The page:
Ira Odell Miner was indicted on charges of malice murder, felony murder and aggravated assault arising out of the stabbing death of Wesley Moore. Miner was found guilty on all counts and sentenced to life imprisonment. 1
He appeals and we affirm.
1. A jury was authorized to find that on the morning of August 19, 1995 Miner, Moore and several friends were drinking heavily outside Moore's home. Miner, Moore and another individual were sitting on the front porch when Miner, without provocation, fatally stabbed Moore in the chest. A short time later, police found Miner lying in a dog pen, highly intoxicated, with a pocketknife with what appeared to be blood smeared on it. Miner admitted stabbing Moore but claimed he did so only after Moore bragged about "beating him" on a previous occasion. Reviewing the evidence in a light most favorable to the jury's determination of guilt, we conclude that a rational trier of fact could have found Miner guilty of the crimes charged beyond a reasonable doubt. Jackson v. Virginia, 443 U. S. 307 (99 SC 2781, 61 LE2d 560) (1979).
2. In response to a jury question, the trial court recharged on the definition of malice murder and submitted to the jury copies of various charges for its consideration. Miner contends that the trial court erred by providing additional written instructions not given in the trial court's original oral instructions, specifically, charges on motive, murder during the commission of a felony and provocation by words alone.
It is within the discretion of the trial court to give or not to give unrequested additional instructions when the jury requests a recharge on a particular point, Patterson v. State, 264 Ga. 593 (2) (449 SE2d 97) (1994)
, and the discretion includes the giving of unrequested instructions not contained in the trial court's original charge. Taylor v. State, 169 Ga. App. 842 (2) (315 SE2d 661) (1984)
. Under the facts of this case, the additional instructions were accurate statements of the law and were authorized by the evidence. Therefore, we find no abuse of the trial court's discretion. See id. Nor was it an abuse of discretion for the trial court to recharge in written form. See Anderson v. State, 262 Ga. 26 (3) (413 SE2d 732) (1992)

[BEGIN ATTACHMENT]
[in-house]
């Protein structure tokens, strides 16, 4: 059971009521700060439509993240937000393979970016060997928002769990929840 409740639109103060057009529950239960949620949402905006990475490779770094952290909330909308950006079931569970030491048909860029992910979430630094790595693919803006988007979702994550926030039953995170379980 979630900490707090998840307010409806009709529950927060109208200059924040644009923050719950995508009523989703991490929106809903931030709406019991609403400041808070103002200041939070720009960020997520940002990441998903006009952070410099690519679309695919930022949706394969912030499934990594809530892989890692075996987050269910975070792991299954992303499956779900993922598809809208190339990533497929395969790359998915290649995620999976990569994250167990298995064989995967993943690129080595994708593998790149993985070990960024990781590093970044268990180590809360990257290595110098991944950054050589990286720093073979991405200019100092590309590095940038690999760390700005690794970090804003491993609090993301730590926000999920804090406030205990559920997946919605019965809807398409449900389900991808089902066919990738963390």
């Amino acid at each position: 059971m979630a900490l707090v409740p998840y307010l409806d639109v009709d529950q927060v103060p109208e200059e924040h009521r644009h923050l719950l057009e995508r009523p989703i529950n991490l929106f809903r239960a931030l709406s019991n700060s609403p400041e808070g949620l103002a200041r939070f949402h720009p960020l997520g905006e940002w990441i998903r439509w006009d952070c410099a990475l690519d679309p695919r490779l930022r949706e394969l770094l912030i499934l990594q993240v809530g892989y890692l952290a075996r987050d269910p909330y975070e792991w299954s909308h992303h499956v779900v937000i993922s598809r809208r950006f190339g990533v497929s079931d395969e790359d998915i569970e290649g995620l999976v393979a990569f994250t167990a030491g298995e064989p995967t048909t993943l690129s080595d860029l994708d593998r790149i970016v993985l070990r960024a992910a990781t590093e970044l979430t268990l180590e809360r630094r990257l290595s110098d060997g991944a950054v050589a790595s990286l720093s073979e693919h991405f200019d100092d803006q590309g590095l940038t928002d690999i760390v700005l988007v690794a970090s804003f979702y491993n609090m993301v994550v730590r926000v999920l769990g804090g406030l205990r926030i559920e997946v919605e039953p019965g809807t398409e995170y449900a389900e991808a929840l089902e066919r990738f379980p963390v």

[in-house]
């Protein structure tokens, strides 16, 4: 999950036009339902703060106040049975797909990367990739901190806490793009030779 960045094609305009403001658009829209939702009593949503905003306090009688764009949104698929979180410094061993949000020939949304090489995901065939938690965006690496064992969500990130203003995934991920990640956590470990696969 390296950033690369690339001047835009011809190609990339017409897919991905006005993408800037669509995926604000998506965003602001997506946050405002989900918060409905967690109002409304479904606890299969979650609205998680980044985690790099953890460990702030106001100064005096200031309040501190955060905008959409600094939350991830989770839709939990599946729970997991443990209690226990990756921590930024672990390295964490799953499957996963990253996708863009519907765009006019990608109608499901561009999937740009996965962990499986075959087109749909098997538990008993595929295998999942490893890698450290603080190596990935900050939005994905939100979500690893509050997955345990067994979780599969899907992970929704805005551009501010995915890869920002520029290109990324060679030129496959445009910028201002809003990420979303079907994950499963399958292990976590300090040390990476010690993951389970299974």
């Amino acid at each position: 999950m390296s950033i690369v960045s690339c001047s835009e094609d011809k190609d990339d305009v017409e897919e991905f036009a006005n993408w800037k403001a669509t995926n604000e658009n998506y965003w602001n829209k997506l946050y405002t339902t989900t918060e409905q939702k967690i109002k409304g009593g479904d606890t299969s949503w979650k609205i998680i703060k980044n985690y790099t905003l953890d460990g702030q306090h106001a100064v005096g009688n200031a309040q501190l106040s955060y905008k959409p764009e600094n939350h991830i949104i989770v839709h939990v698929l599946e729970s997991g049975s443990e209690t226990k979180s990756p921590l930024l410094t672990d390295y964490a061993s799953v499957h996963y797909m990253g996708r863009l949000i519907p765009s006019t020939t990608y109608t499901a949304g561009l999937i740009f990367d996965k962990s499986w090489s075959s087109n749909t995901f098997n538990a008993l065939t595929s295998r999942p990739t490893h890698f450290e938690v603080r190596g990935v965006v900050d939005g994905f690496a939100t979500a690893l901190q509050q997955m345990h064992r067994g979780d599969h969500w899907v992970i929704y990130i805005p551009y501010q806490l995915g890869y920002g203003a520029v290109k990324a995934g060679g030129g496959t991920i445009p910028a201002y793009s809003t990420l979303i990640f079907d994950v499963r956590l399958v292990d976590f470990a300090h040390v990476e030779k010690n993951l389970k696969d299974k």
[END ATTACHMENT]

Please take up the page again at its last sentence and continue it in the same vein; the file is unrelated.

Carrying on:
3. Miner argues that the trial court committed reversible error by failing to instruct the jury that the burden is on the State to prove beyond a reasonable doubt that the offense of murder is not mitigated by provocation and passion. In its original charge, the trial court instructed the jury that
the burden of proof is upon the State to prove every essential element of the crime charged and every material allegation of the indictment beyond a reasonable doubt. There is no burden of proof, whatsoever, upon this defendant, and the burden of proof never shifts to a defendant to prove his or her innocence.
On recharge, the jury received the written pattern instruction on voluntary manslaughter which included language charging that the burden of proof is upon the State to prove beyond a reasonable doubt that the murder offense is not mitigated by provocation or prejudice. While the better practice would have been for the trial court to include in its oral instruction the language from the pattern charge placing the burden of proving the absence of provocation or passion upon the State, we find the trial court's oral and written instructions as a whole adequately informed the jury of the State's burden of proof. See Hambrick v. State, 256 Ga. 688 (3) (353 SE2d 177) (1987)
4. Miner contends the trial court's oral and written charges to the jury violated Edge v. State, 261 Ga. 865 (2) (414 SE2d 463) (1992)
. He claims the court erred in its oral charge by failing to include the specific language required by Edge. Nothing in Edge requires that a trial court instruct a jury according to an exact formula; the intent of Edge was to preclude a sequential charge which could allow juries to find defendants guilty of felony murder without consideration of evidence of provocation or passion which might authorize a verdict of voluntary manslaughter. Shaw v. State, 263 Ga. 88 (428 SE2d 566) (1993)
; Edge, supra at 867. Here, the trial court instructed the jury to "first make a determination as to whether or not any sudden, violent, or irresistible passions were involved" which would reduce malice murder to voluntary manslaughter and to "first determine mitigating circumstances before finding felony murder." Considering the instructions given as a whole, Hambrick, supra, we find no error in the trial court's oral instructions.
Miner claims the trial court's written instructions were sequential in violation of Edge because the charge on voluntary manslaughter was contained on the last page of the stapled jury instruction pamphlet rather than immediately following the definitions of both malice murder and felony murder. Even assuming the order of the written instructions constituted a sequential charge, any error in the charge was harmless. Miner was convicted of both malice murder and felony murder. By finding that Miner acted with malice in causing the death of Moore, the jury necessarily found that he acted without the provocation sufficient to authorize a verdict of guilty of voluntary manslaughter. McGill v. State, 263 Ga. 81 (3) (428 SE2d 341) (1993)
T. Joseph Campbell, District Attorney, Lance T. McCoy, Assistant District Attorney, Michael J. Bowers, Attorney General, Paula K. Smith, Senior Assistant Attorney General, Beth Attaway, Assistant Attorney General, for appellee.